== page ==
Strepsiptera are a little known order which is nevertheless often mentionned
in the literature. As a matter of fact, those insects only have two wings but,
against Diptera, they have hind wings and fore halters.
Wait for more...
Click below on the thumbnails to display a bigger picture.
Click again on the picture to come back here.
All families and genera of this order have a parasitic mode of life, which makes
them already a little apart. More, like other insects, e.g. Psychidae (Lepidoptera, see for instance
this first picture
this second one
on this web site), there is a strong sexual dimorphism, since the female lives
totally inside the host and never comes out (but some species in the Mengenillidae
family). As for Psychidae, the males are the only form of autonomous imago one
can see. Male Strepsiptera are still more particular because
they have a non-functional mouth and don't feed during their rather short life.
Their only raison d'être is to find a female to copulate and assure the
reproduction. Females get therefore fecondated in situ
. The reproduction
is viviparous (no eggs are laid outside of the body of the female).
The Stylopidae is the Strepsiptera family which parasits Hymenoptera, and is
probably the best known of all Strepsiptera. This explains why one often says
that a bee is stylopized.
The picture above and the next one were taken mid-march 2005, in Montmartre
cemetery. At the time, I didn't know this order and both pictures were taken
It is more frequent to see stylopized Hymenoptera, with the caracteristical
anomaly of the abdominal segments because of the presence of the female, like
for this Ancistrocerus auctus.
One can see the cephalothorax of the female pointing between tergits (Xenidae, maybe
Some genera seem to be more parasited than other, like Andrena, which must be
related to the nest building habits of hosts and the host searching modus of
For instance, this Andrena sp. bears two parasits under the same tergit.
On the previous picture, which is the same individual, they are rather difficult to see.
It was often said that stylopized bees emerge earlier than other.
This could be bound to the fact that the parasit feeds partly on the fat of the host,
which must begin to feed on flowers earlier.
Another noteworthy phenomenon is the so-called parasitic castration, that is the fact
that a stylopized female can look like a male because the sexual organs could not develop
fully because of the presence of the parasit.
The female never leaves the host and only shows its cephalothorax
on the outside to produce pheromons to attract the male. The cephalothorax only
has a so-called brood opening, through which it gets fecundated.
The sexual organs of the female get autolyzed in the last larval instar and
the development of the next generation happens in the hemocoele, the inner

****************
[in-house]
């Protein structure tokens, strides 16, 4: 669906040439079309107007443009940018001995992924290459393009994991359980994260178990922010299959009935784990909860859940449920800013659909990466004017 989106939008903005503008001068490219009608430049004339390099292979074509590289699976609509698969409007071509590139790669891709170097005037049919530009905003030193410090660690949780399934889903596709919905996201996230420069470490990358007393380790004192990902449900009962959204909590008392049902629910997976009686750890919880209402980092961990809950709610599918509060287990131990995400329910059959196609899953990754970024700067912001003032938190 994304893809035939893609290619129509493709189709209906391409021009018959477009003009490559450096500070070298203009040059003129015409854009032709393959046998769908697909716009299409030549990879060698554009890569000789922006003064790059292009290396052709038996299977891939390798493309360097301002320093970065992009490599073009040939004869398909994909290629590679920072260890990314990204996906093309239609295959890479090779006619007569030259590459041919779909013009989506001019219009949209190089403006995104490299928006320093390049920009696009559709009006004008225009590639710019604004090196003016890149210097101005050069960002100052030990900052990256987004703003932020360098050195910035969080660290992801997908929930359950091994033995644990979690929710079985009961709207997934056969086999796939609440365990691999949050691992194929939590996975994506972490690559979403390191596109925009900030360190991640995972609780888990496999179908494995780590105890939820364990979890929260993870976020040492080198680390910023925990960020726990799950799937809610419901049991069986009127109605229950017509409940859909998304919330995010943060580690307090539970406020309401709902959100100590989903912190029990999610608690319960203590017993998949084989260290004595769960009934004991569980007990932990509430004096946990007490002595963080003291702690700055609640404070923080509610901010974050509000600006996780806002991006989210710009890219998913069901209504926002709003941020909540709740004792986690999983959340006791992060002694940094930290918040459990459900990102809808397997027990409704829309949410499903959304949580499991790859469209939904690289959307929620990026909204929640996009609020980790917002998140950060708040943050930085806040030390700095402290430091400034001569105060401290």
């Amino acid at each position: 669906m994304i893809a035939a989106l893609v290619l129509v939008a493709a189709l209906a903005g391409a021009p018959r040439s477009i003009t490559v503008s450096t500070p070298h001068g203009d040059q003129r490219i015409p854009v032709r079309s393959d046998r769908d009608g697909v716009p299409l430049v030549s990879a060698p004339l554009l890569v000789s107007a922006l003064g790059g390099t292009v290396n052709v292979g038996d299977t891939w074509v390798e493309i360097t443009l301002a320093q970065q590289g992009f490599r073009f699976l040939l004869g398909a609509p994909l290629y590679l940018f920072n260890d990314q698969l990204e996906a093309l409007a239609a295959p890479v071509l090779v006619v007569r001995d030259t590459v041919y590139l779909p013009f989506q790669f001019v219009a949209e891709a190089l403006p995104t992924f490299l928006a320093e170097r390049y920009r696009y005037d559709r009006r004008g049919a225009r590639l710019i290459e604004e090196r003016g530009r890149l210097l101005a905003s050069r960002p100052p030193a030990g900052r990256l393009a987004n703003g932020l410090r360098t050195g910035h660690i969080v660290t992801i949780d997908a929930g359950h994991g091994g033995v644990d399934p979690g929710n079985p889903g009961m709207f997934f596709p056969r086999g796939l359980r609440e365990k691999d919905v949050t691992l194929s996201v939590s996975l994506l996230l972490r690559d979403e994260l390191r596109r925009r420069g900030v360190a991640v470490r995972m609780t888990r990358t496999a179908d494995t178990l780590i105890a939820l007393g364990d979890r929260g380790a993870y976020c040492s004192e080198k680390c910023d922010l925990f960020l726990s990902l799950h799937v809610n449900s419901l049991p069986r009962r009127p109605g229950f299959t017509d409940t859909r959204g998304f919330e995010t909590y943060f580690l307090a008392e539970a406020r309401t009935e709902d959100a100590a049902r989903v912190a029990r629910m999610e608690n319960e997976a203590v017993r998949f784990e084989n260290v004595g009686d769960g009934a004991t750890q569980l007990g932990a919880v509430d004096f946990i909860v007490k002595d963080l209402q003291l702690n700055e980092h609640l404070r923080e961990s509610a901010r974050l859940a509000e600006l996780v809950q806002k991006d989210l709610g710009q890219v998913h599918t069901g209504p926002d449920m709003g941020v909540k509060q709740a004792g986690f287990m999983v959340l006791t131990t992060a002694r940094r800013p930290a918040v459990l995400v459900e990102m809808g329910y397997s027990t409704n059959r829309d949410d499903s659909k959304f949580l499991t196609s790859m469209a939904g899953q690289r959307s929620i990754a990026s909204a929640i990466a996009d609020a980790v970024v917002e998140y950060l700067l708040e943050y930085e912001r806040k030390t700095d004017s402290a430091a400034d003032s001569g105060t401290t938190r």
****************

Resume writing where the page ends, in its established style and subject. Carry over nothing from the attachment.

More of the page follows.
cavity. The eggs latch within the hemocoele and the larvae are expulsed to the
outside (1,000 to 750,000). First instar larvae are very small (about 0.1 mm)
and actively search for hosts. The first instar larvae (called triungulins by
analogy with the Meloidae larvae) are mobile. They are legged and some species
bear long terminal setae used to spring up to 1cm.
When they find a host (at larval instar), they pierce the tegument using enzyms and begin their
parasitic life in the abdomen of the host.
(Elements found in Grimaldi & Engel, Evolution of the Insects, Cambridge
University Press 2005)
After crossing the tegument, the larva moulds a first time and
takes an apod form.
Larvae and females only feed by absorbing nutriments through their cuticule.
See for instance the abstract of an article by Jürgen Brandenburg
and Franz-Rainer Matuschka
published in Parasitology Research.
I had the luck, this year (2008), to see another male on the same Viburnus tinum stand. Pictures are cropped, which explains the modest quality.
The male Stylopid has a rather uncoordinated flight and moves without rest those curious fan-like hind wings, and also the fore halters.
The fan-like hind wings, with those rudimentary veins, give the insect a somewhat unreal aspect.
I could have thought that my luck as a Strepsiptera hunter was total, but I had more to see... A few days later, I could see a male in copula on the abdomen of an Andrena, probably Andrena fulva.
Two feet further, another Stylopid was seen in copula on another Andrena sp.
As a conclusion, I offer you a picture of Polistes dominula,
single Polistes species which gets stylopised in Europe. On can see a male
Strepsiptera (probably Xenos vesparum) about to emerge from the body of the host.
Picture of Anne Sorbes, included here with her kind permission.